row = zeros(n); row[k:n] = A[k,k:n]
  col = zeros(n); col[k+1:n] = A[k+1:n,k]

  for i = 1 : k - 1 where L[k,i] != 0
    row -= L[k,i] * U[i,k:n]
  end

  for i = 1 : k - 1 where U[i,k] != 0
    col -= U[i,k] * L[k+1:n,i]
  end

  # Apply a dropping rule in row and col

  U[k,:] = row
  L[:,k] = col / U[k,k]
  L[k,k] = 1
end

which means that at each step k a complete row and column are computed based on the previous rows and columns:

          k
+---+---+---+---+---+---+---+---+
| \ |   | x | x | x | x | x | x |
+---+---+---+---+---+---+---+---+
|   | \ | x | x | x | x | x | x |
+---+---+---+---+---+---+---+---+
|   |   | . | . | . | . | . | . | k
+---+---+---+---+---+---+---+---+
| x | x | . | \ |   |   |   |   |
+---+---+---+---+---+---+---+---+
| x | x | . |   | \ |   |   |   |
+---+---+---+---+---+---+---+---+
| x | x | . |   |   | \ |   |   |
+---+---+---+---+---+---+---+---+
| x | x | . |   |   |   | \ |   |
+---+---+---+---+---+---+---+---+
| x | x | . |   |   |   |   | \ |
+---+---+---+---+---+---+---+---+

col and row are the .'s, updated by the x's.

At step k we load (part of) a row and column of the matrix A, and subtract the previous rows and columns times a scalar (basically a SpMV product). The problem is that our matrix is column-major, so that loading a row is not cheap. Secondly, it makes sense to store the L factor column-wise and the U factor row-wise (so that we can append columns and rows without data movement), yet we need access to a row of L and a column of U.

The latter problem can be worked around without expensive searches. It's basically smart bookkeeping: going from step k to k+1 requires updating indices to the next nonzero of each row of U after column k. If you now store for each column of U a list of nonzero indices, this is the moment you can update it. Similarly for the L factor.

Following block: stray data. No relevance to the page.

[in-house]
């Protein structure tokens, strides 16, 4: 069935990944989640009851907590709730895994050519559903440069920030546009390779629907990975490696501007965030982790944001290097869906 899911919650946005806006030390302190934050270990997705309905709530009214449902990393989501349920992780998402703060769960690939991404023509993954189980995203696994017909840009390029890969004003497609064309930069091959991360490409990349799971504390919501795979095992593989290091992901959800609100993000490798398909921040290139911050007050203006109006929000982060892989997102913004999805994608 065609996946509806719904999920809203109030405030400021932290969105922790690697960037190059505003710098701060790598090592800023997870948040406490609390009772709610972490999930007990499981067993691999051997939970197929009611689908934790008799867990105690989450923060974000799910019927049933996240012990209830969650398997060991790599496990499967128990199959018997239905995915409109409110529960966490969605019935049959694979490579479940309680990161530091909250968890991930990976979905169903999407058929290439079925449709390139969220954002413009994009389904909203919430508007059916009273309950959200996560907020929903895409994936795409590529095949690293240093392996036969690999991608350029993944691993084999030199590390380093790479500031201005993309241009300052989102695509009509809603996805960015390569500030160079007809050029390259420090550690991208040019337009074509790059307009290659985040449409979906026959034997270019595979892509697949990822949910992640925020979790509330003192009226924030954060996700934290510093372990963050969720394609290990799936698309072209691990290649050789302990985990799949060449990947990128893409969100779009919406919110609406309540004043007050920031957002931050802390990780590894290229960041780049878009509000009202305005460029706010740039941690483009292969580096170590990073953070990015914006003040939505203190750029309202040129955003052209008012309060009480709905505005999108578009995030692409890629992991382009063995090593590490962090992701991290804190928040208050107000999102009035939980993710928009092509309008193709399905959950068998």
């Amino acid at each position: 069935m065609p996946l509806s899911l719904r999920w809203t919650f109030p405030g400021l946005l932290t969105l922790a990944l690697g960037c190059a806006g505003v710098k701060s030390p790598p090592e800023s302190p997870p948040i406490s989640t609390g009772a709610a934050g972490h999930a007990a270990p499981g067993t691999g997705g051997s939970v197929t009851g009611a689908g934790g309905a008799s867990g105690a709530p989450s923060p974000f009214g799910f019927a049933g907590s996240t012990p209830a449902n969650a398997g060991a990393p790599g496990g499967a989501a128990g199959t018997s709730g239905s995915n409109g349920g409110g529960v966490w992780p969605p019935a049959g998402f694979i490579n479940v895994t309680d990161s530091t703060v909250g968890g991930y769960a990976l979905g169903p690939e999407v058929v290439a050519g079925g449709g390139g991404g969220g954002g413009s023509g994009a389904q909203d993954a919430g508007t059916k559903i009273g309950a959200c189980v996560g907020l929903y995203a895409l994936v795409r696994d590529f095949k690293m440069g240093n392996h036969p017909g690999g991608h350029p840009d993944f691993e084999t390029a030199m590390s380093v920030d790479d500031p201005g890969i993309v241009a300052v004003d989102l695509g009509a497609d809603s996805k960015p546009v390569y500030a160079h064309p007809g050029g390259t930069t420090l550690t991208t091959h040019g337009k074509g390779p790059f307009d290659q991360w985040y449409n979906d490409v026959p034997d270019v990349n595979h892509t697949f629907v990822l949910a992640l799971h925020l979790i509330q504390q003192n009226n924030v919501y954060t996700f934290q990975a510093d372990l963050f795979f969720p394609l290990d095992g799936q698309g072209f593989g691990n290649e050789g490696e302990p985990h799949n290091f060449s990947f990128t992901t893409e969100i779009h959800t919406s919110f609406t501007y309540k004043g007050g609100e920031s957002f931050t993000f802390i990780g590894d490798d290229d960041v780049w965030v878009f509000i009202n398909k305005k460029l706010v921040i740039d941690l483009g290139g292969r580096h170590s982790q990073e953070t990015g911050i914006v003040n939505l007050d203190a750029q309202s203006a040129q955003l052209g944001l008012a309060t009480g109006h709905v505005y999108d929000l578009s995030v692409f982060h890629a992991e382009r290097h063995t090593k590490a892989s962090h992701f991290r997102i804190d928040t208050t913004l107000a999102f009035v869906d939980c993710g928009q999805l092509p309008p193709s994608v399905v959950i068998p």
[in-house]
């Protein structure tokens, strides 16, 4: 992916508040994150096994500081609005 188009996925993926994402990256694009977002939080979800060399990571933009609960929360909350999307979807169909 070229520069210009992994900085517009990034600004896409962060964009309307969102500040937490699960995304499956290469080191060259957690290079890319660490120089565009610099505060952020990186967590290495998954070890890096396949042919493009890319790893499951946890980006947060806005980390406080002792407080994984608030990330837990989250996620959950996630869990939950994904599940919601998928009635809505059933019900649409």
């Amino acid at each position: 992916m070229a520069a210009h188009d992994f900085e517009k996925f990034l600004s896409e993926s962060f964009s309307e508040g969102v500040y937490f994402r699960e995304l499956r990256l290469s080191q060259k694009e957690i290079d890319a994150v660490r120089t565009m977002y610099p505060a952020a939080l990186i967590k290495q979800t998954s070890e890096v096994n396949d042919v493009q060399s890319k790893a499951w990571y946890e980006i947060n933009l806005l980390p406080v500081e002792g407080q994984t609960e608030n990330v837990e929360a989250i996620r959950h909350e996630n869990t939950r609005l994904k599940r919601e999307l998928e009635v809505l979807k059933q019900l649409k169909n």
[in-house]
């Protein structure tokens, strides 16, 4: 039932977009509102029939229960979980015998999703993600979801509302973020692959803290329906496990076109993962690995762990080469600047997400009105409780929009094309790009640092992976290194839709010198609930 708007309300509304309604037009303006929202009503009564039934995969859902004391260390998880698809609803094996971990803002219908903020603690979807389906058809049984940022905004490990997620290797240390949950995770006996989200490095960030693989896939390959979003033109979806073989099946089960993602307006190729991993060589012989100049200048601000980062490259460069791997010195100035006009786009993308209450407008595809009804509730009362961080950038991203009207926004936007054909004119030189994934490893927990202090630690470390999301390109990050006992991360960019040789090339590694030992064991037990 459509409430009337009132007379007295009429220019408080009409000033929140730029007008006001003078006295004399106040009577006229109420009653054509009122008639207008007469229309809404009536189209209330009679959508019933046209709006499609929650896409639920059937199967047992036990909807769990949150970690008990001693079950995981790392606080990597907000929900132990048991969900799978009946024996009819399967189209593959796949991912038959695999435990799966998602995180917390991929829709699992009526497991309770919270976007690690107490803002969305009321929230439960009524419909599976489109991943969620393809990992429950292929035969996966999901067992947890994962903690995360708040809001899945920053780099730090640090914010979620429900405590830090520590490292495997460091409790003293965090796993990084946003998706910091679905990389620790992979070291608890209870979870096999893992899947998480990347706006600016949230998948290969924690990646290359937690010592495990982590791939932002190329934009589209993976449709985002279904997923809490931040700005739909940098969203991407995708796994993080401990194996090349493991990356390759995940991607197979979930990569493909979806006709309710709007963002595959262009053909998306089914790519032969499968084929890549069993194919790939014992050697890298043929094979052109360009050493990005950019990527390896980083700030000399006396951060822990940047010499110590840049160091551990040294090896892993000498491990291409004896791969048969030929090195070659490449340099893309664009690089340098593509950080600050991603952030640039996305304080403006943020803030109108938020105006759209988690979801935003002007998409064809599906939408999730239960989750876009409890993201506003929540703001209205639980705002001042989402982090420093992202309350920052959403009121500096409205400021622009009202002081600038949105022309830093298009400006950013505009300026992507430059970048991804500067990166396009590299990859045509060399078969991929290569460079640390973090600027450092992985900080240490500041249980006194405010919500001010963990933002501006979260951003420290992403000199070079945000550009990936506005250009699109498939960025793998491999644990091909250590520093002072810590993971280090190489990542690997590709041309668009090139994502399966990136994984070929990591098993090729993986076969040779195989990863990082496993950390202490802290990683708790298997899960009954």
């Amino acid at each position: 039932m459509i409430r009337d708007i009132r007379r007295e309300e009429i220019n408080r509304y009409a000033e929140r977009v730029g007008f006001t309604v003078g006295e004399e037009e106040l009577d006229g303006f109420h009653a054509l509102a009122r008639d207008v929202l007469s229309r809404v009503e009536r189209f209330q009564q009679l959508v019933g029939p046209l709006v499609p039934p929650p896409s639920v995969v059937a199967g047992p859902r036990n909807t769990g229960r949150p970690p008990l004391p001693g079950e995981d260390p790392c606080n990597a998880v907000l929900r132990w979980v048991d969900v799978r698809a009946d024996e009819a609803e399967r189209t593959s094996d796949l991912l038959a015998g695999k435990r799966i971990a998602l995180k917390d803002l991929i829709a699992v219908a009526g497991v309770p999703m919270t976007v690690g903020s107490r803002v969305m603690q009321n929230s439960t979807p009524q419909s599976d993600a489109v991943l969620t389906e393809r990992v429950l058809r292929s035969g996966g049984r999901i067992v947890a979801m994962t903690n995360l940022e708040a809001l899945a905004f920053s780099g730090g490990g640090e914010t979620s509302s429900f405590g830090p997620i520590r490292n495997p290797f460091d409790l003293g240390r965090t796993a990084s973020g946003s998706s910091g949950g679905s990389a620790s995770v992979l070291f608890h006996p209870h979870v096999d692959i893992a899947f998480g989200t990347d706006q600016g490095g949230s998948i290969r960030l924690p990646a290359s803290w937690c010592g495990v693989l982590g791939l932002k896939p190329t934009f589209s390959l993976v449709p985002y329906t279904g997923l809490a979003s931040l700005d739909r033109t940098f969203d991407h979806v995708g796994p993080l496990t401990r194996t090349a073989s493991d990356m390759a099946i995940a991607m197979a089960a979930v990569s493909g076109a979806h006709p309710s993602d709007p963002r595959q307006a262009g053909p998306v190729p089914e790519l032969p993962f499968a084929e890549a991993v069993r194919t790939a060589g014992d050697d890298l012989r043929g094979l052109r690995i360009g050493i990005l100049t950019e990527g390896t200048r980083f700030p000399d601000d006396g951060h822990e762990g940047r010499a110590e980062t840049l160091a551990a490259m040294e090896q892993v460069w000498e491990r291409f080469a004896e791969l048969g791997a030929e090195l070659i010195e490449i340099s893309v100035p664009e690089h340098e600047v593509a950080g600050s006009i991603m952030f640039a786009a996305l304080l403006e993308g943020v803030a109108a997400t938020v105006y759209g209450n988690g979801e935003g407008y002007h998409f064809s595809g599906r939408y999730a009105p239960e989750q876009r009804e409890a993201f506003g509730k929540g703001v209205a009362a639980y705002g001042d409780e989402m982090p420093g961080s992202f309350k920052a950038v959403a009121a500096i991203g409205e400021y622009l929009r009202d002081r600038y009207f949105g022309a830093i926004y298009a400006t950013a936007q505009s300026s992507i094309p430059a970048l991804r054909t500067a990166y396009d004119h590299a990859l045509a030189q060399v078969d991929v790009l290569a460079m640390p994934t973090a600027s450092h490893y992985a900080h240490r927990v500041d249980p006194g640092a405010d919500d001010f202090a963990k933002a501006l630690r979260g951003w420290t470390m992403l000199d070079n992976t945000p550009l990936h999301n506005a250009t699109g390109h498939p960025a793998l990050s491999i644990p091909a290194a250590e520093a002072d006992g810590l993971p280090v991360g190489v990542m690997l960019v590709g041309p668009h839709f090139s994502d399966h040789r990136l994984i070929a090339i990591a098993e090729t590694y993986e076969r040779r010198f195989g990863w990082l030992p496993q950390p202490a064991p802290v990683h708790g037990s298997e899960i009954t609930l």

The matrix A can be read row by row as well with the same trick.

Accumulating a new sparse row or column

Throughout the steps two temporary row and column accumulators are used to store the linear combinations of previous sparse rows and columns. There are two implementations of this accumulator: the SparseVectorAccumulator performs insertion in O(1), but stores the indices unordered; therefore a sort is required when appending to the SparseMatrixCSC. The InsertableSparseVector performs insertion sort, which can be slow, but turns out to be fast in practice. The latter is a result of insertion itself being an O(1) operation due to a linked list structure, and the fact that sorted vectors are added, so that the linear scan does not have to restart at each insertion.

The advantage of SparseVectorAccumulator over InsertableSparseVector is that the former postpones sorting until after dropping, while InsertableSparseVector also performs insertion sort on dropped values.

Todo

The method does not implement scaling techniques, so the τ parameter is really an absolute dropping tolerance parameter.